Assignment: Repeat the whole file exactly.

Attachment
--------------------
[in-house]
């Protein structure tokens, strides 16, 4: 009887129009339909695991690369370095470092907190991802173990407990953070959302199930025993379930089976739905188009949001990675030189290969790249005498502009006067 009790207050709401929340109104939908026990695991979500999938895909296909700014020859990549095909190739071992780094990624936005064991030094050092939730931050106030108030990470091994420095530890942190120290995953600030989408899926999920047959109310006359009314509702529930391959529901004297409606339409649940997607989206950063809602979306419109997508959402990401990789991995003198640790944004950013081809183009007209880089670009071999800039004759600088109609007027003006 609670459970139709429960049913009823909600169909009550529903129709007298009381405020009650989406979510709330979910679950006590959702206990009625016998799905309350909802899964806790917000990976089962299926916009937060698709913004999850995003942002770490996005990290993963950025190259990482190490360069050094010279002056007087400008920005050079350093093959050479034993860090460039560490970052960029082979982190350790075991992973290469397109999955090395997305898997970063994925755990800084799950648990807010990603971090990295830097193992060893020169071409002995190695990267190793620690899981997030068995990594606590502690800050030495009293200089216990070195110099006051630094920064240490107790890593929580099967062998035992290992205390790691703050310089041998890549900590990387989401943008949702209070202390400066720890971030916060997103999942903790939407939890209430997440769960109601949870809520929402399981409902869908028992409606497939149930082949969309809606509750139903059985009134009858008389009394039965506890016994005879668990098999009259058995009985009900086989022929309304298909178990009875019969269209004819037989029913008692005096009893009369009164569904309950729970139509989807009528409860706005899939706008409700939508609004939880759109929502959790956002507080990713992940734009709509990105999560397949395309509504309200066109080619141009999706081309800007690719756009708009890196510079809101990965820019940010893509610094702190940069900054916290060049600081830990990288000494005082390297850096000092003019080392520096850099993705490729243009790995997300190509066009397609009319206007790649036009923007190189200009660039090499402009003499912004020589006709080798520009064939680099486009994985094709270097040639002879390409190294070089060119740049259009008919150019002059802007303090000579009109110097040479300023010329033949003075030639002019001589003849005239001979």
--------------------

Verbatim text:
[in-house]
């Protein structure tokens, strides 16, 4: 009887129009339909695991690369370095470092907190991802173990407990953070959302199930025993379930089976739905188009949001990675030189290969790249005498502009006067 009790207050709401929340109104939908026990695991979500999938895909296909700014020859990549095909190739071992780094990624936005064991030094050092939730931050106030108030990470091994420095530890942190120290995953600030989408899926999920047959109310006359009314509702529930391959529901004297409606339409649940997607989206950063809602979306419109997508959402990401990789991995003198640790944004950013081809183009007209880089670009071999800039004759600088109609007027003006 609670459970139709429960049913009823909600169909009550529903129709007298009381405020009650989406979510709330979910679950006590959702206990009625016998799905309350909802899964806790917000990976089962299926916009937060698709913004999850995003942002770490996005990290993963950025190259990482190490360069050094010279002056007087400008920005050079350093093959050479034993860090460039560490970052960029082979982190350790075991992973290469397109999955090395997305898997970063994925755990800084799950648990807010990603971090990295830097193992060893020169071409002995190695990267190793620690899981997030068995990594606590502690800050030495009293200089216990070195110099006051630094920064240490107790890593929580099967062998035992290992205390790691703050310089041998890549900590990387989401943008949702209070202390400066720890971030916060997103999942903790939407939890209430997440769960109601949870809520929402399981409902869908028992409606497939149930082949969309809606509750139903059985009134009858008389009394039965506890016994005879668990098999009259058995009985009900086989022929309304298909178990009875019969269209004819037989029913008692005096009893009369009164569904309950729970139509989807009528409860706005899939706008409700939508609004939880759109929502959790956002507080990713992940734009709509990105999560397949395309509504309200066109080619141009999706081309800007690719756009708009890196510079809101990965820019940010893509610094702190940069900054916290060049600081830990990288000494005082390297850096000092003019080392520096850099993705490729243009790995997300190509066009397609009319206007790649036009923007190189200009660039090499402009003499912004020589006709080798520009064939680099486009994985094709270097040639002879390409190294070089060119740049259009008919150019002059802007303090000579009109110097040479300023010329033949003075030639002019001589003849005239001979």